What Kate and Gerry McCann have experienced over the past 13 years is every parent's worst nightmare - and it all began on the evening of May 3rd, 2007.
The British couple were on a family holiday in Portugal, along with a group of friends and their children, when their three-year-old daughter Madeleine disappeared.
Earlier that evening, the couple dined with friends at their hotel's tapas restaurant, while Madeleine and her younger twin siblings Sean and Amelie, both two, slept soundly in their hotel room just 55 metres away from the restaurant. It was agreed that one parent would check on the children throughout the evening, to ensure all was well.
Madeleine's father Gerry carried out the first check, at 9:05pm. But at 10pm, when Kate McCann went to check on her young children, Madeleine was gone.
She was missing from her bed, while her younger siblings slept soundly beside her.
Very quickly, the McCann parents became prime suspects in their daughter's disappearance.
And despite their tireless efforts over the past 13 years to find Madeleine, the couple still can't shake the constant rumours that they somehow played a hand in the tragedy.
Now the case is back in the spotlight as British and German authorities are investigating a new suspect, a 43-year-old German man called Christina Bruckner, who has previously been convicted of child sex abuse.
He is currently serving a "long" prison sentence "for an unrelated matter", German authorities said in June 2020, and the suspect is now being investigation for the "possible murder" of Maddie McCann.
Maddie's disappearance also faced renewed interest last year following the release of the Netflix documentary, The Disappearance of Madeleine McCann.
But the McCann family refused to be involved in the project, citing the ongoing police investigation into their daughter's disappearance.
"We are aware that Netflix are planning to screen a documentary in March 2019 about Madeleine's disappearance," Kate and Gerry McCann wrote in a statement at the time.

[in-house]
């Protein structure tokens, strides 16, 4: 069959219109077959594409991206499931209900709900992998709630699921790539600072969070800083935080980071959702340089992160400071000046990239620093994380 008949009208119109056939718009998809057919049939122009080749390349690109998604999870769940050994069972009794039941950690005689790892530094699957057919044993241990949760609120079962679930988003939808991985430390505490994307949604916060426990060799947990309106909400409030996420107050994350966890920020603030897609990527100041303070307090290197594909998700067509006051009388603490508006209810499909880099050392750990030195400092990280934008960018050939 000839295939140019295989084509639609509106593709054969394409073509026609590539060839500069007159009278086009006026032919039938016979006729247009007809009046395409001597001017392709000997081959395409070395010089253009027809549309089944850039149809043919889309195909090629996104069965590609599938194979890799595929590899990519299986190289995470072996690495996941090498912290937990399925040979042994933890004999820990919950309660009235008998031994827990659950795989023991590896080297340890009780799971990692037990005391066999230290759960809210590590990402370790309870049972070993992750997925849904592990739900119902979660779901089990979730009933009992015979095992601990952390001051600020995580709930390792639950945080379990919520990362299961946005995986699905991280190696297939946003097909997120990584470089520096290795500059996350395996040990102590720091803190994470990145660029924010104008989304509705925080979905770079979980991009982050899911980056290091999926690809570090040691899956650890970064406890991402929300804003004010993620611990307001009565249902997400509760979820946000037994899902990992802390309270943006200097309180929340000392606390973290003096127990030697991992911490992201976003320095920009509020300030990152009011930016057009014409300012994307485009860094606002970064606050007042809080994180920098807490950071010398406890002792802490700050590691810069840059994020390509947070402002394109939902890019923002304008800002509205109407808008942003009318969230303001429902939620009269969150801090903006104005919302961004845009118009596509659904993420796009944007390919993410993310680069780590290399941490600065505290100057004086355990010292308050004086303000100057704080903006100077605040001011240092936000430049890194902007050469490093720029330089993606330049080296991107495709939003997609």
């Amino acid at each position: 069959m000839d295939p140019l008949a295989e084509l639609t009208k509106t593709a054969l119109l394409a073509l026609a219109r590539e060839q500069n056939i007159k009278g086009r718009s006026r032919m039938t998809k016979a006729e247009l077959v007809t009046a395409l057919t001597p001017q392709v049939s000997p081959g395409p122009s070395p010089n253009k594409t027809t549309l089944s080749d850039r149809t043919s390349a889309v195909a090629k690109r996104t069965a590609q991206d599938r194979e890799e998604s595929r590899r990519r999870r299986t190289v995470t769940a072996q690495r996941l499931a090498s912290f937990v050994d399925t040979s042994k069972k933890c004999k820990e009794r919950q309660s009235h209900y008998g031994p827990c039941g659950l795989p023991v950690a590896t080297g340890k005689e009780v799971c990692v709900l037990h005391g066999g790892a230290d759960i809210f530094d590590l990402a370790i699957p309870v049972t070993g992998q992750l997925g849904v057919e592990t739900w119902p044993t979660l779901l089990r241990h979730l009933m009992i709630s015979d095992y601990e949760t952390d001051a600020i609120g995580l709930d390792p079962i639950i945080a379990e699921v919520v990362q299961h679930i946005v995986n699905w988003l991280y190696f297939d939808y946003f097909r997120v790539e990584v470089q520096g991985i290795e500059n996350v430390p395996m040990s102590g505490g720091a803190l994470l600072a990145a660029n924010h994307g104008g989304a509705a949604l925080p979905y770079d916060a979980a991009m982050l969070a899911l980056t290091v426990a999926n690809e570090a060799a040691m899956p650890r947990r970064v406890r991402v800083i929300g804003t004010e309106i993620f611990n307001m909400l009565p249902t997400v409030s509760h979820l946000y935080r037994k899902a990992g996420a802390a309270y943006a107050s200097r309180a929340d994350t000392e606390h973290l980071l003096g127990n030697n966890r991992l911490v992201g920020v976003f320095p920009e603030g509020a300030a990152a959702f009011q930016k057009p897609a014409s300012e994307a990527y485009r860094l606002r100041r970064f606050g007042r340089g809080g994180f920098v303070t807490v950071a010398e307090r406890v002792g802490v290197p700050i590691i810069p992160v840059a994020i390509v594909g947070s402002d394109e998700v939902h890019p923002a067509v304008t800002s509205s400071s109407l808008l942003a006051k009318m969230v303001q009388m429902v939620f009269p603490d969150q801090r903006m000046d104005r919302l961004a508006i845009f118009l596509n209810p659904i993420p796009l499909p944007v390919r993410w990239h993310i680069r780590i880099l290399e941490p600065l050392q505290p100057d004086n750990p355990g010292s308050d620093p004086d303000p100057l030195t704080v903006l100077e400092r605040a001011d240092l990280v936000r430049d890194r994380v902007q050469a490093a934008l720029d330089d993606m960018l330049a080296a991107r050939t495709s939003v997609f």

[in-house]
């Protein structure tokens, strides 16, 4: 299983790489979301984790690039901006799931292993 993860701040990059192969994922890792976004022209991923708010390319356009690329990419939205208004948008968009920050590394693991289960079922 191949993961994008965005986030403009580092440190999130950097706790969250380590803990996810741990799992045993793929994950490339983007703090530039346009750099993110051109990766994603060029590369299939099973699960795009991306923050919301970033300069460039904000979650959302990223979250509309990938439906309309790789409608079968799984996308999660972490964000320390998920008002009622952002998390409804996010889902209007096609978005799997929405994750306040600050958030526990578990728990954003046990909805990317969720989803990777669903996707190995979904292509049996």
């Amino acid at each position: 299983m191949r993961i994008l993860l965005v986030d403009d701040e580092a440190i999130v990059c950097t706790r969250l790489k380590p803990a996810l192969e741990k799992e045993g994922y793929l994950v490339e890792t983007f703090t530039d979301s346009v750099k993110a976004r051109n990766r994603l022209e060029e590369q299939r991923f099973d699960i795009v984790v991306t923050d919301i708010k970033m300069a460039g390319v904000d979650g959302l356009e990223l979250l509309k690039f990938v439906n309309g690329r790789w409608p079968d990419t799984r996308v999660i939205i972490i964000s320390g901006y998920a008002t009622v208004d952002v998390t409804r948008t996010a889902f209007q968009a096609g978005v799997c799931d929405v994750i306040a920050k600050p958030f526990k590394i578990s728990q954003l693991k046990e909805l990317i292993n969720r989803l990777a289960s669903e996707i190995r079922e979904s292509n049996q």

"The production company told us that they were making the documentary and asked us to participate. We did not see and still do not see how this programme will help the search for Madeleine and, particularly given there is an active police investigation, could potentially hinder it," the statement read.
"Consequently, our views and preferences are not reflected in the programme."
So why have the McCann's been unable to shake the accusations against them?
We explore every single theory linking the parents to Madeleine's disappearance, so you can decide for yourself.
During one of their first press conferences following Madeleine's disappearance, Kate and Gerry McCann were asked by a German radio reporter if the "finger of suspicion" was being pointed at them.
"How do you feel about the fact that more and more people seem to be pointing the finger at you, saying the way you behave is not the way people would normally behave when their child is abducted and they seem to imply that you might have something to do with it?" the journalist asked.
Both parents immediately denied the accusations.
Kate McCann replied: "To be honest I don't actually think that is the case. I think there is a very small minority of people that are criticising us.